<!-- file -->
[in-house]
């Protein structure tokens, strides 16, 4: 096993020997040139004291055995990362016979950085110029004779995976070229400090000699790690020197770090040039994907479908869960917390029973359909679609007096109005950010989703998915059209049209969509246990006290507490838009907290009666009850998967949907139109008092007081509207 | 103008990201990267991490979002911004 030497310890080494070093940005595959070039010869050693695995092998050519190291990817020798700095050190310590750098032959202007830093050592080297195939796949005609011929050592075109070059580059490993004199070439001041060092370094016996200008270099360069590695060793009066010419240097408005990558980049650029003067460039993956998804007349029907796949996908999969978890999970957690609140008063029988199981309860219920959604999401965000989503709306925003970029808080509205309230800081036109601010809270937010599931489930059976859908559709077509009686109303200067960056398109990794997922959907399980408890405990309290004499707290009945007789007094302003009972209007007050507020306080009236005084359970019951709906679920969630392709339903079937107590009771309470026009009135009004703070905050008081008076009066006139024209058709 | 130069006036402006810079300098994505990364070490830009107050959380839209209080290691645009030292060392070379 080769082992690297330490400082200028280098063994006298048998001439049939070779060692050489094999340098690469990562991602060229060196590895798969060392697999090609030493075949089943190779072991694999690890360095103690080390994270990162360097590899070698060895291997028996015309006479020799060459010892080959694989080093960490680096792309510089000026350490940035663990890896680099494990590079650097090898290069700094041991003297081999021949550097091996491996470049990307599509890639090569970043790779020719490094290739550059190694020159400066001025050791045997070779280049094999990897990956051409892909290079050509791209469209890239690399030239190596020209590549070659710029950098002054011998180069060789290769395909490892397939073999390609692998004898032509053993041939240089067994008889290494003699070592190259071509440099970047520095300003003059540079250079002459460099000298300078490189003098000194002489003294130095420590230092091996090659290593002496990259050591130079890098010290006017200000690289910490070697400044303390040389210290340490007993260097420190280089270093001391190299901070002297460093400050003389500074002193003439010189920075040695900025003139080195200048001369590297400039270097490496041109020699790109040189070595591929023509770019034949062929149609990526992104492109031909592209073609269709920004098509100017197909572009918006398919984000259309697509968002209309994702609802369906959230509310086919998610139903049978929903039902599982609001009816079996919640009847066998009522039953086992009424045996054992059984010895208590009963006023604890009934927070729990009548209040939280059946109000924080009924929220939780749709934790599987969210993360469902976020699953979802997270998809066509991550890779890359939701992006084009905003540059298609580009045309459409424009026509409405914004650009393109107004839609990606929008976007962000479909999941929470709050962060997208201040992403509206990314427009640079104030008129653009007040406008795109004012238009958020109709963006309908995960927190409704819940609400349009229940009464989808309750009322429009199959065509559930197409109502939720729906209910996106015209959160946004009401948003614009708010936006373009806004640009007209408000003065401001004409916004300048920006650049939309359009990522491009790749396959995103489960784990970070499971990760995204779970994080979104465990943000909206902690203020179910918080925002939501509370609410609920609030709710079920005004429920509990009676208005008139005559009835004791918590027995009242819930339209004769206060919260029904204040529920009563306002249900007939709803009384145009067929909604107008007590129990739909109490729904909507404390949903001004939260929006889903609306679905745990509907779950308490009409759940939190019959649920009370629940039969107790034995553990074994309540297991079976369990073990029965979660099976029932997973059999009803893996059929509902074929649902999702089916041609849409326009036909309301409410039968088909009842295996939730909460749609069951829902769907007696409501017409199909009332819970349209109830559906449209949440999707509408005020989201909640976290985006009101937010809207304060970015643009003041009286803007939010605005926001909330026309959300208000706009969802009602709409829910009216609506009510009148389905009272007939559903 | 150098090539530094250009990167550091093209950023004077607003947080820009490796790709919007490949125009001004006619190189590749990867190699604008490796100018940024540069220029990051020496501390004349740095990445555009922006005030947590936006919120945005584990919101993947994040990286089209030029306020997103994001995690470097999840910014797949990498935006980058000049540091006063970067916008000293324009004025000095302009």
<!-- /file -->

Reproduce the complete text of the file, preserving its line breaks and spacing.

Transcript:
[in-house]
């Protein structure tokens, strides 16, 4: 096993020997040139004291055995990362016979950085110029004779995976070229400090000699790690020197770090040039994907479908869960917390029973359909679609007096109005950010989703998915059209049209969509246990006290507490838009907290009666009850998967949907139109008092007081509207 | 103008990201990267991490979002911004 030497310890080494070093940005595959070039010869050693695995092998050519190291990817020798700095050190310590750098032959202007830093050592080297195939796949005609011929050592075109070059580059490993004199070439001041060092370094016996200008270099360069590695060793009066010419240097408005990558980049650029003067460039993956998804007349029907796949996908999969978890999970957690609140008063029988199981309860219920959604999401965000989503709306925003970029808080509205309230800081036109601010809270937010599931489930059976859908559709077509009686109303200067960056398109990794997922959907399980408890405990309290004499707290009945007789007094302003009972209007007050507020306080009236005084359970019951709906679920969630392709339903079937107590009771309470026009009135009004703070905050008081008076009066006139024209058709 | 130069006036402006810079300098994505990364070490830009107050959380839209209080290691645009030292060392070379 080769082992690297330490400082200028280098063994006298048998001439049939070779060692050489094999340098690469990562991602060229060196590895798969060392697999090609030493075949089943190779072991694999690890360095103690080390994270990162360097590899070698060895291997028996015309006479020799060459010892080959694989080093960490680096792309510089000026350490940035663990890896680099494990590079650097090898290069700094041991003297081999021949550097091996491996470049990307599509890639090569970043790779020719490094290739550059190694020159400066001025050791045997070779280049094999990897990956051409892909290079050509791209469209890239690399030239190596020209590549070659710029950098002054011998180069060789290769395909490892397939073999390609692998004898032509053993041939240089067994008889290494003699070592190259071509440099970047520095300003003059540079250079002459460099000298300078490189003098000194002489003294130095420590230092091996090659290593002496990259050591130079890098010290006017200000690289910490070697400044303390040389210290340490007993260097420190280089270093001391190299901070002297460093400050003389500074002193003439010189920075040695900025003139080195200048001369590297400039270097490496041109020699790109040189070595591929023509770019034949062929149609990526992104492109031909592209073609269709920004098509100017197909572009918006398919984000259309697509968002209309994702609802369906959230509310086919998610139903049978929903039902599982609001009816079996919640009847066998009522039953086992009424045996054992059984010895208590009963006023604890009934927070729990009548209040939280059946109000924080009924929220939780749709934790599987969210993360469902976020699953979802997270998809066509991550890779890359939701992006084009905003540059298609580009045309459409424009026509409405914004650009393109107004839609990606929008976007962000479909999941929470709050962060997208201040992403509206990314427009640079104030008129653009007040406008795109004012238009958020109709963006309908995960927190409704819940609400349009229940009464989808309750009322429009199959065509559930197409109502939720729906209910996106015209959160946004009401948003614009708010936006373009806004640009007209408000003065401001004409916004300048920006650049939309359009990522491009790749396959995103489960784990970070499971990760995204779970994080979104465990943000909206902690203020179910918080925002939501509370609410609920609030709710079920005004429920509990009676208005008139005559009835004791918590027995009242819930339209004769206060919260029904204040529920009563306002249900007939709803009384145009067929909604107008007590129990739909109490729904909507404390949903001004939260929006889903609306679905745990509907779950308490009409759940939190019959649920009370629940039969107790034995553990074994309540297991079976369990073990029965979660099976029932997973059999009803893996059929509902074929649902999702089916041609849409326009036909309301409410039968088909009842295996939730909460749609069951829902769907007696409501017409199909009332819970349209109830559906449209949440999707509408005020989201909640976290985006009101937010809207304060970015643009003041009286803007939010605005926001909330026309959300208000706009969802009602709409829910009216609506009510009148389905009272007939559903 | 150098090539530094250009990167550091093209950023004077607003947080820009490796790709919007490949125009001004006619190189590749990867190699604008490796100018940024540069220029990051020496501390004349740095990445555009922006005030947590936006919120945005584990919101993947994040990286089209030029306020997103994001995690470097999840910014797949990498935006980058000049540091006063970067916008000293324009004025000095302009």